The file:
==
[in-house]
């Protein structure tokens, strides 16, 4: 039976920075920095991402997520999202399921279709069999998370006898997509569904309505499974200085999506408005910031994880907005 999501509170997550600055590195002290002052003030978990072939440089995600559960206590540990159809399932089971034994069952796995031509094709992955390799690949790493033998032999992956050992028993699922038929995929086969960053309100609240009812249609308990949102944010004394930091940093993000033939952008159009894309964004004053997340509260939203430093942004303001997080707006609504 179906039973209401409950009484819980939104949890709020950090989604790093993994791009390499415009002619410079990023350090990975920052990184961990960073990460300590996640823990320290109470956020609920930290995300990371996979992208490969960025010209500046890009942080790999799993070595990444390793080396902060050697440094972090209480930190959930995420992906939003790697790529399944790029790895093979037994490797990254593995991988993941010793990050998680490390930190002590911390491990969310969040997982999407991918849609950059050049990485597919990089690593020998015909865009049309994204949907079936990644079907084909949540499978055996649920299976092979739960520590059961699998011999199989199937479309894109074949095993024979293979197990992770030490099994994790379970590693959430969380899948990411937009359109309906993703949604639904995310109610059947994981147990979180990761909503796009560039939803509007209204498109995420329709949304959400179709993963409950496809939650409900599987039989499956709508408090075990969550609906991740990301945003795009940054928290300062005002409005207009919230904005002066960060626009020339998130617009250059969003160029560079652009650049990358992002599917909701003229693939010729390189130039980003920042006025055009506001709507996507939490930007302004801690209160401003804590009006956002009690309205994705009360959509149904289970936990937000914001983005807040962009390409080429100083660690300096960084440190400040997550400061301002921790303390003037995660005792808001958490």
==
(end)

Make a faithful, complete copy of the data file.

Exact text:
[in-house]
């Protein structure tokens, strides 16, 4: 039976920075920095991402997520999202399921279709069999998370006898997509569904309505499974200085999506408005910031994880907005 999501509170997550600055590195002290002052003030978990072939440089995600559960206590540990159809399932089971034994069952796995031509094709992955390799690949790493033998032999992956050992028993699922038929995929086969960053309100609240009812249609308990949102944010004394930091940093993000033939952008159009894309964004004053997340509260939203430093942004303001997080707006609504 179906039973209401409950009484819980939104949890709020950090989604790093993994791009390499415009002619410079990023350090990975920052990184961990960073990460300590996640823990320290109470956020609920930290995300990371996979992208490969960025010209500046890009942080790999799993070595990444390793080396902060050697440094972090209480930190959930995420992906939003790697790529399944790029790895093979037994490797990254593995991988993941010793990050998680490390930190002590911390491990969310969040997982999407991918849609950059050049990485597919990089690593020998015909865009049309994204949907079936990644079907084909949540499978055996649920299976092979739960520590059961699998011999199989199937479309894109074949095993024979293979197990992770030490099994994790379970590693959430969380899948990411937009359109309906993703949604639904995310109610059947994981147990979180990761909503796009560039939803509007209204498109995420329709949304959400179709993963409950496809939650409900599987039989499956709508408090075990969550609906991740990301945003795009940054928290300062005002409005207009919230904005002066960060626009020339998130617009250059969003160029560079652009650049990358992002599917909701003229693939010729390189130039980003920042006025055009506001709507996507939490930007302004801690209160401003804590009006956002009690309205994705009360959509149904289970936990937000914001983005807040962009390409080429100083660690300096960084440190400040997550400061301002921790303390003037995660005792808001958490």